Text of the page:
Like many areas in Colorado, over the past several years Weld County has seen oil and gas activity compete with its agricultural uses, scenic views, and wildlife habitat. Often times, energy projects can become a challenge to site on the conserved landscapes of the county. Currently, CCALT holds over 30,000 acres of conservation easements in this northern prairie region. This is a story about one of those conservation easements, and how multiple partners worked together to enrich the conservation values on that particular ranch after a disturbance.
In 2010, Noble Energy installed a natural gas gathering system that cut through the center of a valuable shortgrass prairie ecosystem. Having no way to site the line and avoid conserved lands, Noble Energy worked with CCALT to find a route which impacted the least amount of conserved ground; it was sited adjacent to a county road and configured in such a way as to minimize impacts to the landscape. As part of our cooperative arrangement, Noble Energy paid to offset their damages to the conservation values of the conserved ranches that were affected. This money was put into CCALT’s Peaks to Plains fund and was reinvested in the afflicted parcel and in another property with similar conservation values.
In 2015, Larry and Jean Croissant became new landowners of one of the afflicted parcels. They acquired 2,465 acres of conserved agricultural lands along Crow Creek in Weld County. Having previously leased the land, the Croissants knew the property needed improvements. Most notably, the size of the grazing pastures was too large and because of that the cattle were selectively avoiding grazing the alkali sacaton, meaning they wouldn’t eat it. Alkali sacaton is a tough native perennial grass that is highly tolerant to both alkali and saline soils, and drought. Essentially, the cattle were avoiding the alkali sacaton in favor of other shortgrass species. As a result, some portions of the property were overgrazed and the alkali sacaton was spreading wildly. This was not ideal for the overall health of the prairie.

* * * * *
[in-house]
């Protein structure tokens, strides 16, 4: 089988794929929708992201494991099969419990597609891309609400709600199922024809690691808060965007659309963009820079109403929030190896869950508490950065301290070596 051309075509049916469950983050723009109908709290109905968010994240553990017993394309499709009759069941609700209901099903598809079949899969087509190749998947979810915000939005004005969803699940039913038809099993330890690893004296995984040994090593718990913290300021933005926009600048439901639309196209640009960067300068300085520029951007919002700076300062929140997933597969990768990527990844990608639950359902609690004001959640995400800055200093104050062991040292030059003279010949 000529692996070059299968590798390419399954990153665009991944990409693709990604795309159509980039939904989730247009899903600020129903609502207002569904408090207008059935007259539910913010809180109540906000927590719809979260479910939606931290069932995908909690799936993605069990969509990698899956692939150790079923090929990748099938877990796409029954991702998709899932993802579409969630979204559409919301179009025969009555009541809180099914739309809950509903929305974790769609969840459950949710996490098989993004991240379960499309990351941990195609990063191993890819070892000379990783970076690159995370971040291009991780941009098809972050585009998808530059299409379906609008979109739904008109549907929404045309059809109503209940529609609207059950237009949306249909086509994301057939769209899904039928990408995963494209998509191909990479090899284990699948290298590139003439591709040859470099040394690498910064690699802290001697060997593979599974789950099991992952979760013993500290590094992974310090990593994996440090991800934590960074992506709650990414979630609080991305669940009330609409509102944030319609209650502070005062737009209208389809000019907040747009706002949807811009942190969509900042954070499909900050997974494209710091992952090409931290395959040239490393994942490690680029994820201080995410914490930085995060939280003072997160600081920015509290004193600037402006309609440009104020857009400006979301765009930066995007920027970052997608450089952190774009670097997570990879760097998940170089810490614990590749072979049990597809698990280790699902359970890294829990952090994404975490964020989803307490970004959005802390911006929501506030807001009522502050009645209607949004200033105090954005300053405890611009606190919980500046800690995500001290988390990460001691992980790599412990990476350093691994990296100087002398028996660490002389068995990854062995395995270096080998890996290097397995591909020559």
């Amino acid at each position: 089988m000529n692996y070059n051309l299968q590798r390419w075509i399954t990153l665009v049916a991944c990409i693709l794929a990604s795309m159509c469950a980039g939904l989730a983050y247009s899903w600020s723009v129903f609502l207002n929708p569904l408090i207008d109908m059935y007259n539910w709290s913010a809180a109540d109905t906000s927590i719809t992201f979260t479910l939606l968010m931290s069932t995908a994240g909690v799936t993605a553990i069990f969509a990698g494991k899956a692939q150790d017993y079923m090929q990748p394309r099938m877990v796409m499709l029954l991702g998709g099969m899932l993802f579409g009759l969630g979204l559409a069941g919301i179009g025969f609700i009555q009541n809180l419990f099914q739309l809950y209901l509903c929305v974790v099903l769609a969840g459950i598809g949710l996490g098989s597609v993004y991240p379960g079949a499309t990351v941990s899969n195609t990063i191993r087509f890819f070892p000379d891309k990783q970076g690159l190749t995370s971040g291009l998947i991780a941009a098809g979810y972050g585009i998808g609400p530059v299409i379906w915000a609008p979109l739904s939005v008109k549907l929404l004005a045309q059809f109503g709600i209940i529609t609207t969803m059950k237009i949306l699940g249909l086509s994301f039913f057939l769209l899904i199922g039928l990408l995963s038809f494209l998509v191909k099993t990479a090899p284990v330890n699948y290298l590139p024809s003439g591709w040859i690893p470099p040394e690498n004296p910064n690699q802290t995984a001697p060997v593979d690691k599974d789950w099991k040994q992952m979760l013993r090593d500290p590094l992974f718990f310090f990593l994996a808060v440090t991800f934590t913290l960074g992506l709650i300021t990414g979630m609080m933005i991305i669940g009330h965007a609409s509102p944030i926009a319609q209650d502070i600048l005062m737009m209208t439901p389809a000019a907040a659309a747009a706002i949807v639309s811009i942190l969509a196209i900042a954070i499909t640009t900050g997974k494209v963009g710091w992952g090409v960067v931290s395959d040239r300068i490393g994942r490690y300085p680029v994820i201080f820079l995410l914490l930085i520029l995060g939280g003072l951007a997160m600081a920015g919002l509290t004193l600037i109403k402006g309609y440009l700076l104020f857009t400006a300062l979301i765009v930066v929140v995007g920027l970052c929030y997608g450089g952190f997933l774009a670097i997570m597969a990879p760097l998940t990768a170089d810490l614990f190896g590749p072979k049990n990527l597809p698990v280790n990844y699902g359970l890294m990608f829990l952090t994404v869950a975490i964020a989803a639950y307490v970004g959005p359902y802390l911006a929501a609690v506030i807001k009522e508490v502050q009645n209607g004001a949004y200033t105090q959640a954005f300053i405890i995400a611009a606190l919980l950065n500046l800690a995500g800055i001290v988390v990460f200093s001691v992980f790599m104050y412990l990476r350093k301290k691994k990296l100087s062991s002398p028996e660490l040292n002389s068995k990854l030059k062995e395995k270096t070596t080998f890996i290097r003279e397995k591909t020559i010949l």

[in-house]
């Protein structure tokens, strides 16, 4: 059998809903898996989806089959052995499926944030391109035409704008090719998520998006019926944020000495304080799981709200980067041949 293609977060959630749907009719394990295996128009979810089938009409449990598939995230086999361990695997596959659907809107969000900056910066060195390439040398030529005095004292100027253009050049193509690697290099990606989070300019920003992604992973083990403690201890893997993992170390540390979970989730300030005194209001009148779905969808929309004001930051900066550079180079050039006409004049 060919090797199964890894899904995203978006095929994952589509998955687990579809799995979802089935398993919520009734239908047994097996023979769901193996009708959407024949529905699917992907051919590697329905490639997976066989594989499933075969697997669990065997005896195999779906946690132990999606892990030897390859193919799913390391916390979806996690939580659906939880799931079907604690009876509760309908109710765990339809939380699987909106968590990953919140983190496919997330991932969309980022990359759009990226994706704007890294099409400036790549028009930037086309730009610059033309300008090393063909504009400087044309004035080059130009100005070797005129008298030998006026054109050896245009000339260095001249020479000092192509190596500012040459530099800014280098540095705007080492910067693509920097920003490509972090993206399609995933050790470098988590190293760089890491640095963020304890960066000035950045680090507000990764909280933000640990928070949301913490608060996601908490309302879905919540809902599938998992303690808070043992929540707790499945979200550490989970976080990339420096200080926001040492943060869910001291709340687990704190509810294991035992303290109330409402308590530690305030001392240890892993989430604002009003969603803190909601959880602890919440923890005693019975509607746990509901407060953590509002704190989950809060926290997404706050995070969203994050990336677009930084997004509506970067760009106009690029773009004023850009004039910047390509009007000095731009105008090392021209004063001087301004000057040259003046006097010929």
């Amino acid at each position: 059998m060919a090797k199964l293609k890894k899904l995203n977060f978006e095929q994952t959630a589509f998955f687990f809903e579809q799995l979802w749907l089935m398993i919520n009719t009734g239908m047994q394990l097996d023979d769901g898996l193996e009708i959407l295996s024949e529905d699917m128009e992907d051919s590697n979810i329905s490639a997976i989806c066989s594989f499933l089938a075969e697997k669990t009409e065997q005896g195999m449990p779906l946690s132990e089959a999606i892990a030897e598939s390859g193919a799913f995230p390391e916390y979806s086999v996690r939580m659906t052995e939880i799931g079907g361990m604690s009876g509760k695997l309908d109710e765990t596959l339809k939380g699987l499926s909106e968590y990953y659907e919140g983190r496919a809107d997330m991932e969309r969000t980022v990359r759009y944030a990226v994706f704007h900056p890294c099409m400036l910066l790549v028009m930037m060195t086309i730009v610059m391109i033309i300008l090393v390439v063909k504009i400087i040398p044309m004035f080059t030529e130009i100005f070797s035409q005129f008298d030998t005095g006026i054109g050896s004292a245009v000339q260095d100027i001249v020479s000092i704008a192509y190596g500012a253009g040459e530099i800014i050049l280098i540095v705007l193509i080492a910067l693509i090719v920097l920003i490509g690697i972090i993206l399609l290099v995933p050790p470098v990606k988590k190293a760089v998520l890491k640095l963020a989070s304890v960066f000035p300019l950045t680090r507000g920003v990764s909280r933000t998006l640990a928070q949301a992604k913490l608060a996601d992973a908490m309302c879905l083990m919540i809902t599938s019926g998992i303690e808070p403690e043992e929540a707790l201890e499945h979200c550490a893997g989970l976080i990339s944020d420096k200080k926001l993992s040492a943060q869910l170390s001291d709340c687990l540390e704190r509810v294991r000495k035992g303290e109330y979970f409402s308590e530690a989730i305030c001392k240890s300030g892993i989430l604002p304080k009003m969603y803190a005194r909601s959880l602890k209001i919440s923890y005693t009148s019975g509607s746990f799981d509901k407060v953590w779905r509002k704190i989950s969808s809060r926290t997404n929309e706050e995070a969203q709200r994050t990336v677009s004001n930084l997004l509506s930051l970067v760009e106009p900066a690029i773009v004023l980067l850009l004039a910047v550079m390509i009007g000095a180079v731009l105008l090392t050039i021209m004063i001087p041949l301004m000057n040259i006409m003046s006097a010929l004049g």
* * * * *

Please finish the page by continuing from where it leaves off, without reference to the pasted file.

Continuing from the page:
To address this problem, Larry and Jean Croissant partnered with CCALT to utilize the Peaks to Plains funds from Noble to implement a restoration project. They designed and implemented a plan that would improve both the conservation values and the agricultural operation of their property.
The Croissants relocated three water tanks to center sections of their pastures and made them all-season, meaning they would be operable year-round. To accomplish this, they had to dig trenches, install PVC water lines, install three seven foot tire tanks with underground drain back valves, and clean up and remove all of the debris from the original tanks.
The benefits ecologically and operationally from this small change in water tank location were astounding. The new tanks:
- Allowed for the creation of 11 pastures from the previously existing five pastures, allowing the cattle to graze rotationally, reducing access time and increasing rest time for the grass.
- Created smaller pastures that allowed for more uniform grazing and utilization of the alkali sacaton grass. (The cattle could no longer graze selectively.)
- Enhanced overall utilization and created better grassland composition, improving the wildlife habitat in the pastures.
- Reduced the distance for cattle to travel to water which also reduced the stress around the tank sites, reducing overgrazing.
- Allowed seasonal rotation by having all-weather features.
The Croissants were extremely happy with the outcome of the project, but they aren’t stopping there. The family plans to add to the conservation values by working on wildlife-friendly fencing and continuing to upgrade all of their water infrastructure. When asked about the project, Larry Croissant says “It is great that CCALT invests the Peaks to Plains funds back into the property through the owners. This water project is the first requirement for establishing a managed grazing plan to improve range health and grass production.”
This is a story of multiple parties with competing interests working together to find solutions that improved the landscape. The natural gas gathering system reduced truck traffic and reduced air pollution from flaring. The prairie was impacted in a 50 foot strip where the line was installed, but the energy company paid to offset that damage by allowing the Croissants to implement a prairie improvement project. Overall, this was a win for Weld County conservation. As Colorado and the industries that call it home grow, cooperative work like this will become even more imperative to the success of conservation in the state.